P.s. Creative do have the worst driver support out there but there is no better alternative for gamers and they do make the best hardware for the cost...


A few motherboards actually have Creative SoundBlaster Audigy audio built onto them. I've never had the opportunity to listen to these solutions myself, but I'd infer that they'd be pretty high-quality. I'd wonder, though, whether or not other mobo components still offer, graciously, to introduce noise into such a solution. I believe MSI offers onboard Audigy's. Does anyone have experience with these?
July 7, 2006 10:28:11 AM

>>A few motherboards actually have Creative SoundBlaster Audigy audio built onto them. I've never had the opportunity to listen to these solutions myself, but I'd infer that they'd be pretty high-quality. I'd wonder, though, whether or not other mobo components still offer, graciously, to introduce noise into such a solution. I believe MSI offers onboard Audigy's. Does anyone have experience with these?<<

My MSI board has a built-in Creative Soundblaster 24 bit LIVE! chip. I am dissappointed because I have two other Soundblaster PCI cards, Audigy LS, and one other similar, which are superior to the onboard SB 24 LIVE. One of the reasons I bought the MSI board was the onboard SB. I suppose the sound it can reproduce is slightly better than the Asus 8 channel offering on their current boards. I have that too. I use an older Boston Acoustics 5 way, w/seperate woffer, 75 watt speaker system. They sound great with the Audigy LS pci card. With the on board SB 24 the speakers sound generic. The Audigy LS is much better!
July 7, 2006 10:45:51 AM

Quote:
>>A few motherboards actually have Creative SoundBlaster Audigy audio built onto them. I've never had the opportunity to listen to these solutions myself, but I'd infer that they'd be pretty high-quality. I'd wonder, though, whether or not other mobo components still offer, graciously, to introduce noise into such a solution. I believe MSI offers onboard Audigy's. Does anyone have experience with these?<<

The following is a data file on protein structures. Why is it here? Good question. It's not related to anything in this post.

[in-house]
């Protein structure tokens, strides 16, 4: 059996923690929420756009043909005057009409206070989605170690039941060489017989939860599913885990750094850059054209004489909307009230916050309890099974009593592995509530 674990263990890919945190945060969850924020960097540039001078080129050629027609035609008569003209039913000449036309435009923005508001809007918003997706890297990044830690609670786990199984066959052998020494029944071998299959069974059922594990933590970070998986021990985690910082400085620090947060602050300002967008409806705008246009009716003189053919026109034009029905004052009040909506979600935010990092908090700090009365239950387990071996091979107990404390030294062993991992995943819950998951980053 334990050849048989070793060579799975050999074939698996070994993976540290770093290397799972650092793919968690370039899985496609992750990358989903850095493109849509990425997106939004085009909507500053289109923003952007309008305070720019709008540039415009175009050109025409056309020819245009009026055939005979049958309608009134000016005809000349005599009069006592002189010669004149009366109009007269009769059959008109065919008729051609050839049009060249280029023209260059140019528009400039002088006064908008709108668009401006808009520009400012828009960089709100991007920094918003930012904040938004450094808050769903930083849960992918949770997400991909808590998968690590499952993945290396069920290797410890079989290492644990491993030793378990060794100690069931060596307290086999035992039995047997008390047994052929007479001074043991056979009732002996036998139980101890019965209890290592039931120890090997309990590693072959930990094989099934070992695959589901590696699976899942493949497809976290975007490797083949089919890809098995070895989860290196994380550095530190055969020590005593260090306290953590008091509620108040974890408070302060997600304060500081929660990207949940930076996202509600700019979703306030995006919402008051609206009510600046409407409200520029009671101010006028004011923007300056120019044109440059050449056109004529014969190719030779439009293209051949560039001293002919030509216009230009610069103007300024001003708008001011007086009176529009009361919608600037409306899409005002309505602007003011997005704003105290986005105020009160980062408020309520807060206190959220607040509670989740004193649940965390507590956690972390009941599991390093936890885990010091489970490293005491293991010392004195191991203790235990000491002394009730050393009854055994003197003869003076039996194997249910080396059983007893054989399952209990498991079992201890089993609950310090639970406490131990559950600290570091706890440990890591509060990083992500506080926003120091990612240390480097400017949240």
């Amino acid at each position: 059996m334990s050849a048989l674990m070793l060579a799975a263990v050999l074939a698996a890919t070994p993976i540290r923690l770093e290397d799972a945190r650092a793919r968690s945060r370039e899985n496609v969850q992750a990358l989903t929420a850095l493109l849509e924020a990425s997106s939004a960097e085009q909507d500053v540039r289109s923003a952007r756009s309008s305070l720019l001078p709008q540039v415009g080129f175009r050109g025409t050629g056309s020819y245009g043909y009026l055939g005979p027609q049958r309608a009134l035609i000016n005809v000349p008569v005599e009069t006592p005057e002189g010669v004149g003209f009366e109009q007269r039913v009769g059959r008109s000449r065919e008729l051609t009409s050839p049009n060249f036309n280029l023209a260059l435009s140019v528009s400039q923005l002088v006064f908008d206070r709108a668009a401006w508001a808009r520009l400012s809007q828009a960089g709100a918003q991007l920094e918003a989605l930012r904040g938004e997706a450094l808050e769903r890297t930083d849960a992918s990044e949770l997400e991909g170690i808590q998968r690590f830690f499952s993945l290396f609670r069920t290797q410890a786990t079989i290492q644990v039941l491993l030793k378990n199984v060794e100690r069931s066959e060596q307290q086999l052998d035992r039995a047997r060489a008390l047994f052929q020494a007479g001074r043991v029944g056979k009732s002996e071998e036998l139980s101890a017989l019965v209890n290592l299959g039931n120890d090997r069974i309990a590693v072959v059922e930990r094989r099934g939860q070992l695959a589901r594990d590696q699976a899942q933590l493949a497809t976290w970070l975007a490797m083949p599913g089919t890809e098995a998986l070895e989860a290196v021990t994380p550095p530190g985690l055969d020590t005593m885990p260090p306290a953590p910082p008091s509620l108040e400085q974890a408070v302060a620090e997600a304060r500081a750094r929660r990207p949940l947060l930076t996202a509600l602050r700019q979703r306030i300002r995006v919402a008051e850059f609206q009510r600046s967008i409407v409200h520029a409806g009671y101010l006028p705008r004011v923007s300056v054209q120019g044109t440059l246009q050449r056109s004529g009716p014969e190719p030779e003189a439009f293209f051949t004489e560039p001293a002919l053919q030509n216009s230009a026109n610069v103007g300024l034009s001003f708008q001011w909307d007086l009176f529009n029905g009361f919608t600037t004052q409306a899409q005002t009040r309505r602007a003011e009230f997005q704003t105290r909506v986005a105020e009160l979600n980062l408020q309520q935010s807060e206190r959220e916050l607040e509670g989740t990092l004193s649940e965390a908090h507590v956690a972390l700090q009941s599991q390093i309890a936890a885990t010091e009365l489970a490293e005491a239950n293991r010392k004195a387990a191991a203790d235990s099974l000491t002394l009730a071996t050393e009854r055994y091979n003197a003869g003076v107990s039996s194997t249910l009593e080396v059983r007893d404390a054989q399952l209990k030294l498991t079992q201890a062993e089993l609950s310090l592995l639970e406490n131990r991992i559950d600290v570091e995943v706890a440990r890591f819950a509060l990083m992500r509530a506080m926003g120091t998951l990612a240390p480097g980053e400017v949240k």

My MSI board has a built-in Creative Soundblaster 24 bit LIVE! chip. I am dissappointed because I have two other Soundblaster PCI cards, Audigy LS, and one other similar, which are superior to the onboard SB 24 LIVE. One of the reasons I bought the MSI board was the onboard SB. I suppose the sound it can reproduce is slightly better than the Asus 8 channel offering on their current boards. I have that too. I use an older Boston Acoustics 5 way, w/seperate woffer, 75 watt speaker system. They sound great with the Audigy LS pci card. With the on board SB 24 the speakers sound generic. The Audigy LS is much better!


I believe the sound qualities you describe of the SB Live! are not flaws, just that card's general *personality* with Creative's drivers. Want a change you'll likely deem pleasant? Try the Kx Project drivers ( http://kxproject.lugosoft.com/index.php?skip=1 ) for all EMU10K1 and EMU10K2 based audio processors (including SB Live! and Audigy). They'll work with all of your aforementioned audio cards. They took the sound of my SB Live! from generic and hollow to full and deep. A sound that is very very competive with the X-Fi I'm using, as well, with a deeper, fuller bass and a warmer sound in general. Equalization? Perhaps. ...but highly recommended for EMU10K1 and EMU10K2-based audio processors.
July 9, 2006 3:38:08 AM

Quote:
Onboard has a problem with noise... I have tried out onboard sound over 5 different motherboards for 8 years now and they all have terrible background noise... It's almost like they have sound effects for when I move my mouse or when I open a windows. That horrible high pitched buzzing sound happens every time I do anything... bugs the hell out of me!!!


i think that the humming and buzzing is a side effect of the sound not being grounded, almost always over an analog connection too... usually involving integrated sound in one way or another... add on cards ive seen much less of that (with only one instance that i *think* was an add on card anyhow, though mightve just been integrated)... ...possibly using mounting screws underneath the motherboard might fix the grounding issue though, maybe.